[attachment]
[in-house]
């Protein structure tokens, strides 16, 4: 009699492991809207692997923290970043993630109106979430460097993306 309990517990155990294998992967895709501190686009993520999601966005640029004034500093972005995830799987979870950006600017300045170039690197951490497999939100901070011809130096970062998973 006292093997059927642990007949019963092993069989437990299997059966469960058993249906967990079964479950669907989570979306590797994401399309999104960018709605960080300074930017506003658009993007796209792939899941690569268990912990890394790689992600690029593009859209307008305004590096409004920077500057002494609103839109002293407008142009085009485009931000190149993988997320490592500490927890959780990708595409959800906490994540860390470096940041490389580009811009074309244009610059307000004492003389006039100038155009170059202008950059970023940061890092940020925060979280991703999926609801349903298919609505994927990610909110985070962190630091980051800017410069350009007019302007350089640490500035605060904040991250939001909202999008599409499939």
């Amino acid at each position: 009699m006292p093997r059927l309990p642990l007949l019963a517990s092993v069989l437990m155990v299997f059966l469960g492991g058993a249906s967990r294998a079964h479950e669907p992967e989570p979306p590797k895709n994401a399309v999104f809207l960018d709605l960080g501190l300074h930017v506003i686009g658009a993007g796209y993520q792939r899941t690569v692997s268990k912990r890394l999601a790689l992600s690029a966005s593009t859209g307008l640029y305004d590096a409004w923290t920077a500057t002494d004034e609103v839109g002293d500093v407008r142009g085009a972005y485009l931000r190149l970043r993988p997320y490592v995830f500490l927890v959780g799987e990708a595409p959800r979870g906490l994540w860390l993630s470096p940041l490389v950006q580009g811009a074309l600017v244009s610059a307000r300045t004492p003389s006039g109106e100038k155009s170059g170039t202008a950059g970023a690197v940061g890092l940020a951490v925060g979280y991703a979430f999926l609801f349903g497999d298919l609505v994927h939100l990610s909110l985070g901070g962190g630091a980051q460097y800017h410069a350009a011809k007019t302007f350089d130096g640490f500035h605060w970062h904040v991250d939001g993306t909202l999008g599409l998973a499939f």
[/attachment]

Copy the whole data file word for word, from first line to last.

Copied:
[in-house]
């Protein structure tokens, strides 16, 4: 009699492991809207692997923290970043993630109106979430460097993306 309990517990155990294998992967895709501190686009993520999601966005640029004034500093972005995830799987979870950006600017300045170039690197951490497999939100901070011809130096970062998973 006292093997059927642990007949019963092993069989437990299997059966469960058993249906967990079964479950669907989570979306590797994401399309999104960018709605960080300074930017506003658009993007796209792939899941690569268990912990890394790689992600690029593009859209307008305004590096409004920077500057002494609103839109002293407008142009085009485009931000190149993988997320490592500490927890959780990708595409959800906490994540860390470096940041490389580009811009074309244009610059307000004492003389006039100038155009170059202008950059970023940061890092940020925060979280991703999926609801349903298919609505994927990610909110985070962190630091980051800017410069350009007019302007350089640490500035605060904040991250939001909202999008599409499939």
């Amino acid at each position: 009699m006292p093997r059927l309990p642990l007949l019963a517990s092993v069989l437990m155990v299997f059966l469960g492991g058993a249906s967990r294998a079964h479950e669907p992967e989570p979306p590797k895709n994401a399309v999104f809207l960018d709605l960080g501190l300074h930017v506003i686009g658009a993007g796209y993520q792939r899941t690569v692997s268990k912990r890394l999601a790689l992600s690029a966005s593009t859209g307008l640029y305004d590096a409004w923290t920077a500057t002494d004034e609103v839109g002293d500093v407008r142009g085009a972005y485009l931000r190149l970043r993988p997320y490592v995830f500490l927890v959780g799987e990708a595409p959800r979870g906490l994540w860390l993630s470096p940041l490389v950006q580009g811009a074309l600017v244009s610059a307000r300045t004492p003389s006039g109106e100038k155009s170059g170039t202008a950059g970023a690197v940061g890092l940020a951490v925060g979280y991703a979430f999926l609801f349903g497999d298919l609505v994927h939100l990610s909110l985070g901070g962190g630091a980051q460097y800017h410069a350009a011809k007019t302007f350089d130096g640490f500035h605060w970062h904040v991250d939001g993306t909202l999008g599409l998973a499939f």